“Heathens! Bloody Heathens!”: Postcolonial Gothic in "The Wicker Man"
- John Stephenson (see profile)
- Horror films, Motion pictures, Twentieth century, Paganism, History, Modern, Arts, Gothic, Folklore, Scotland
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- Folk horror, Postcolonial studies, 20th-century film, Modern paganism, Gothic
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- Despite its B-movie release in 1973, "The Wicker Man" now ranks in the top one hundred twentieth-century British films. Depicting a clash between Christianity and pagan belief systems, the film raises perplexing questions concerning morality and cultural domination. The remote Scottish island community that has regressed to pagan barbarity (according to mainlander Sergeant Howie) provides a classic Gothic setting within which to consider the aspects of colonialism. Gothic texts have frequently examined encounters between the self and the exotic or monstrous Other, but "The Wicker Man" portrays the return of an ancient, primitive, and savage religion which horrifies the rational, modern, Christian outsider. What does the film as a Gothic narrative tell us about this arguably postcolonial society and its relationship to that of the mainland/mainstream?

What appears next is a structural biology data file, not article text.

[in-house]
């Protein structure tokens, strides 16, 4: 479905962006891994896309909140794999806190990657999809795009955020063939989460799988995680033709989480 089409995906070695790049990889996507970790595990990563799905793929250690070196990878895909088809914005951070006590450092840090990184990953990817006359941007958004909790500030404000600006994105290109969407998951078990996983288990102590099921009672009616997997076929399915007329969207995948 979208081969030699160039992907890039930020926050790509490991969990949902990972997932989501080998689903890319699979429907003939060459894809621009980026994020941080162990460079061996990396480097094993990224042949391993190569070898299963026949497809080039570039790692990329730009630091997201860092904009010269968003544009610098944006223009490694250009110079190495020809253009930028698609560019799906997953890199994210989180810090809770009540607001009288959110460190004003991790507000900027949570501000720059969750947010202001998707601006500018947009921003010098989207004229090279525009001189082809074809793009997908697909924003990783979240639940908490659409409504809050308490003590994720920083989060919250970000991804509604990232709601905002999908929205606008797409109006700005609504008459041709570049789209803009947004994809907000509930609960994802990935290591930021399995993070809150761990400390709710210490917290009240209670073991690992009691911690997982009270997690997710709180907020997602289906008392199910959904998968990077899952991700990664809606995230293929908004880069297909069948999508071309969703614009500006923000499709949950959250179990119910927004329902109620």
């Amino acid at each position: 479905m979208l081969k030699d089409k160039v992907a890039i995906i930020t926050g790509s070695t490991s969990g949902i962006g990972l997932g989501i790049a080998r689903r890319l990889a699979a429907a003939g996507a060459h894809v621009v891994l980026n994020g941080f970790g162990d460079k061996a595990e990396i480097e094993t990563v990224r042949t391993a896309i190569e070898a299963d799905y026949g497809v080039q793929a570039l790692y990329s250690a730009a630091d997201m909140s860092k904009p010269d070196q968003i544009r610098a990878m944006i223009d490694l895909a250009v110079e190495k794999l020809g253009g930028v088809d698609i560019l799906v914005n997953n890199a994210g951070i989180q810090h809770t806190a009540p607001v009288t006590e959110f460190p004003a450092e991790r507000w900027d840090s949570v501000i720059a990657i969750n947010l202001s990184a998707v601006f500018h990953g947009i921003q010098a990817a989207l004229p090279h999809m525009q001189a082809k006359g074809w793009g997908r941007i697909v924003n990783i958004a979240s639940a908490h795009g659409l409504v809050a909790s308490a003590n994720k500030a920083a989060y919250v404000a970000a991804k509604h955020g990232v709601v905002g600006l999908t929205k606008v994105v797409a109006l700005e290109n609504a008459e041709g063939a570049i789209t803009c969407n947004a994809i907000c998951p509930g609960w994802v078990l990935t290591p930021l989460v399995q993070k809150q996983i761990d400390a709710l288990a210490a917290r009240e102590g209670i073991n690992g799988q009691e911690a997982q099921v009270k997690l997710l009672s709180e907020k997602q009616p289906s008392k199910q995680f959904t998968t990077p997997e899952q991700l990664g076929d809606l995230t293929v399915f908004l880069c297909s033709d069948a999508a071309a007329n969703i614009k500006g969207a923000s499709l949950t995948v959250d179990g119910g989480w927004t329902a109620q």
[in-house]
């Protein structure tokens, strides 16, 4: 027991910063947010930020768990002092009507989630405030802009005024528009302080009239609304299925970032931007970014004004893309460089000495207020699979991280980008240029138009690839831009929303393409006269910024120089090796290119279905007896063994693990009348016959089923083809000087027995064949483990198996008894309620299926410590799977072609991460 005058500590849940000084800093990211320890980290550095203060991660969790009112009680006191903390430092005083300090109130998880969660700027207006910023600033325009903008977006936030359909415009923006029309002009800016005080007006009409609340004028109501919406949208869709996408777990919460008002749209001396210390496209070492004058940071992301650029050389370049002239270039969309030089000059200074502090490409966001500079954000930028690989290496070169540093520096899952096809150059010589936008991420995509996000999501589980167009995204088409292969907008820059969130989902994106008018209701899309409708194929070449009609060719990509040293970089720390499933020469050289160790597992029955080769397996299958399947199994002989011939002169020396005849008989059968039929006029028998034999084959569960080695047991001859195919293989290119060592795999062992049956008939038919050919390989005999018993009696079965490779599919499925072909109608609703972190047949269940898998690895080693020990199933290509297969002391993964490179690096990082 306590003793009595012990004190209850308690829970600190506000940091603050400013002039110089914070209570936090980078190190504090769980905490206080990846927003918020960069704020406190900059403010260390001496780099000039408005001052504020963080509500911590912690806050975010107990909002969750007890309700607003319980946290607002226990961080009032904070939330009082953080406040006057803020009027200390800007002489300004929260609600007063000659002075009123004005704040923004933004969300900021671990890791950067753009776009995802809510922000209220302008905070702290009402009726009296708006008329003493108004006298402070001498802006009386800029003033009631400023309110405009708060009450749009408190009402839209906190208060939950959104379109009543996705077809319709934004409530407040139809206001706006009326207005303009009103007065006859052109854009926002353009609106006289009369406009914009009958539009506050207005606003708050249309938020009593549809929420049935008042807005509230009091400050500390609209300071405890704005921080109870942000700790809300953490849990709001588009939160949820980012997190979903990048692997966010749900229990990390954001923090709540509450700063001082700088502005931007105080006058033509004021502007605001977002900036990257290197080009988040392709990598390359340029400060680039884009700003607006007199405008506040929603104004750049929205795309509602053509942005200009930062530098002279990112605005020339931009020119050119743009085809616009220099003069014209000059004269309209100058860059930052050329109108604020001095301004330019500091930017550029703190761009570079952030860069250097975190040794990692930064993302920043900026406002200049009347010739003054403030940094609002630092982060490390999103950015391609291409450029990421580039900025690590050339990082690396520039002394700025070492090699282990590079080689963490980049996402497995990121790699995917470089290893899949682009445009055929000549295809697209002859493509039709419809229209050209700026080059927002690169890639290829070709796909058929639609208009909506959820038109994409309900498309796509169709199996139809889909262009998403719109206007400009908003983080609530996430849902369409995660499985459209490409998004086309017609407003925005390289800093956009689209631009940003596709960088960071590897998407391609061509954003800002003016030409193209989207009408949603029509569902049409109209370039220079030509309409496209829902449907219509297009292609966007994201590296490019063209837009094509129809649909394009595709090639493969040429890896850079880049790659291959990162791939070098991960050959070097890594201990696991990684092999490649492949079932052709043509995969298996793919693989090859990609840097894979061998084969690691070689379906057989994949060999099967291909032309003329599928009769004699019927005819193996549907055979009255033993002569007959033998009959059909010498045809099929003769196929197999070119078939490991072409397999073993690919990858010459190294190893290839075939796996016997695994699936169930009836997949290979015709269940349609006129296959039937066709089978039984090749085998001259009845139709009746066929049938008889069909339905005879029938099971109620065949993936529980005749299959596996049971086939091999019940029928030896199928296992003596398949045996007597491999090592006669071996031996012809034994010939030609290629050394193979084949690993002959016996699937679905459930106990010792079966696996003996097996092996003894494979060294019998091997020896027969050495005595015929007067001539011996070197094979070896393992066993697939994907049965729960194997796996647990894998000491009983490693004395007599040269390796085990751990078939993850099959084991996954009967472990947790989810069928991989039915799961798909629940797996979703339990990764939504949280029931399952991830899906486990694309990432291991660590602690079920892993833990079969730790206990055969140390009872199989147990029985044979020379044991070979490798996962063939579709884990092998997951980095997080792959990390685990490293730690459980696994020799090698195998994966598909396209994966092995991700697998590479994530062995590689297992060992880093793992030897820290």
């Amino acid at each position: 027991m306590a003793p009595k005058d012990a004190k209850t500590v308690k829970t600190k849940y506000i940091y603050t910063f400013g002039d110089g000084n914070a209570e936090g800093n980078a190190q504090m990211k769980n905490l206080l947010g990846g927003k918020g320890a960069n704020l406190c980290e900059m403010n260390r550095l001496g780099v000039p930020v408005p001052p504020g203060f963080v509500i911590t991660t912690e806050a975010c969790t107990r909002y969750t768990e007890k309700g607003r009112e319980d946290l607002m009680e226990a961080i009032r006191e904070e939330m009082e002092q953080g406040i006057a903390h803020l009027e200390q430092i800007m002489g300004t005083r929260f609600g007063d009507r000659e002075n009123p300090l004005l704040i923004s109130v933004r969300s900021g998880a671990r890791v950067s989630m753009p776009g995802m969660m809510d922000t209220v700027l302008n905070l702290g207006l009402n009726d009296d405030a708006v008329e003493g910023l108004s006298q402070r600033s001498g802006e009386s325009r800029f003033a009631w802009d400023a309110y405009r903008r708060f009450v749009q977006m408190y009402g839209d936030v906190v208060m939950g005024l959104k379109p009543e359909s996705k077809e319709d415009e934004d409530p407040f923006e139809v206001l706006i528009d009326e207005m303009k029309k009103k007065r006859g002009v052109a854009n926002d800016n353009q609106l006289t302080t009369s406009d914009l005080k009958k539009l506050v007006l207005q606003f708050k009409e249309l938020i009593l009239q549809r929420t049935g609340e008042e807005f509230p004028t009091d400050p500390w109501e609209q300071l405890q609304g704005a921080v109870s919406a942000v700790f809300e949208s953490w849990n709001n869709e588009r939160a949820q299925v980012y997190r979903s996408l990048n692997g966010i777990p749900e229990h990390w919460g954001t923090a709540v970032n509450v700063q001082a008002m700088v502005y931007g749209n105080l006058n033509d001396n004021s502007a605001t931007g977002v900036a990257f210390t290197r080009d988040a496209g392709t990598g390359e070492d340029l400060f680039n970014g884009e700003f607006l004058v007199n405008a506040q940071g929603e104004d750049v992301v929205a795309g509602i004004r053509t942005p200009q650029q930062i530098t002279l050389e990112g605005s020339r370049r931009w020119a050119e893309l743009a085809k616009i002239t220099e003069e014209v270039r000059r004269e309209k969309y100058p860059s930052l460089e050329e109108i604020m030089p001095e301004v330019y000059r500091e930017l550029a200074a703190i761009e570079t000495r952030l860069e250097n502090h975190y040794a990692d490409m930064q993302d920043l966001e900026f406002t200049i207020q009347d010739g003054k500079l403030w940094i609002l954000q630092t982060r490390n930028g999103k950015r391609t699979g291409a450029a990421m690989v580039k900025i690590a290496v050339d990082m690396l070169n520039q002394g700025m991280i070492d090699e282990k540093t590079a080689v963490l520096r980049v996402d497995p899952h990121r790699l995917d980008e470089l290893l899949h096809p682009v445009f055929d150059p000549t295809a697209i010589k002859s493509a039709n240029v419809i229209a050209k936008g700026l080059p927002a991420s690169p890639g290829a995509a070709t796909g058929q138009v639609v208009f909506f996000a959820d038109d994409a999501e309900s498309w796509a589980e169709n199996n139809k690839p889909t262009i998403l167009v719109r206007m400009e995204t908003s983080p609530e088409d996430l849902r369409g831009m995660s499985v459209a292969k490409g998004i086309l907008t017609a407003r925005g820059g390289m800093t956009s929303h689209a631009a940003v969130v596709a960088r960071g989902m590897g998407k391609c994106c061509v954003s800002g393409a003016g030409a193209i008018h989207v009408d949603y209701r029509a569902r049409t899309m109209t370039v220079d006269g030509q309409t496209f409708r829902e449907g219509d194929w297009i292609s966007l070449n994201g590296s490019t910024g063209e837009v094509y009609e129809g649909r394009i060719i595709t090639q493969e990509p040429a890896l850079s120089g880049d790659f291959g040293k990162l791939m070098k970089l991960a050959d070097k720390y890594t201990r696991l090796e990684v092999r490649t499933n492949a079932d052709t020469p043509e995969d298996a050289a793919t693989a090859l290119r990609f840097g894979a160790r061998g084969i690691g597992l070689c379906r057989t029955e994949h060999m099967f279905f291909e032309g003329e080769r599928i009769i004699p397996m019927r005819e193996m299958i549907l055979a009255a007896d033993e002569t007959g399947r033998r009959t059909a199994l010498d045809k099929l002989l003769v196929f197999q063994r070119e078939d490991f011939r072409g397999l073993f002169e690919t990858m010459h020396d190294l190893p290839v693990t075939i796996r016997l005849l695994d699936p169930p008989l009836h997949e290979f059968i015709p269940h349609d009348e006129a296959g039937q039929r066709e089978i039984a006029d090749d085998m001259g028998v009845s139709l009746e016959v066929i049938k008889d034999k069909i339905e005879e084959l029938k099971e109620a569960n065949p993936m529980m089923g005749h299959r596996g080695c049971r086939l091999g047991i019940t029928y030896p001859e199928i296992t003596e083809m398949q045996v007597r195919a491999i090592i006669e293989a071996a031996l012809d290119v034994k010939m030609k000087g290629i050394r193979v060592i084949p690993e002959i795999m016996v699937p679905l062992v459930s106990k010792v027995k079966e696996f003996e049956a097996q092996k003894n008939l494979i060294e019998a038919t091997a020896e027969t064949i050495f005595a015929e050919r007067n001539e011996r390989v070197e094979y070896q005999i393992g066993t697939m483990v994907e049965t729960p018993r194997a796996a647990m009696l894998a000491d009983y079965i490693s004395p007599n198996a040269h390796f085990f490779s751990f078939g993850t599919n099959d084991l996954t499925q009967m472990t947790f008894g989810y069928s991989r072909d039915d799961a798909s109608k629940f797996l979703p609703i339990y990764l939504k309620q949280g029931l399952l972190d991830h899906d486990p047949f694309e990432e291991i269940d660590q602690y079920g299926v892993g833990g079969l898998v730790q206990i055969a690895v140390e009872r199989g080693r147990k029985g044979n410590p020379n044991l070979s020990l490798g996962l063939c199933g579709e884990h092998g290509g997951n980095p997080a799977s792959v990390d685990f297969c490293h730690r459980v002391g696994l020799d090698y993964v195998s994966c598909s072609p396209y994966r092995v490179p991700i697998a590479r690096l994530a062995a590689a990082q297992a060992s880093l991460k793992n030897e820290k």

- Paper originally submitted to Huma S-100: Gothic Fiction (Graduate credit), Harvard University Extension School, 14 August 2007. Minor revisions 13 May 2019.
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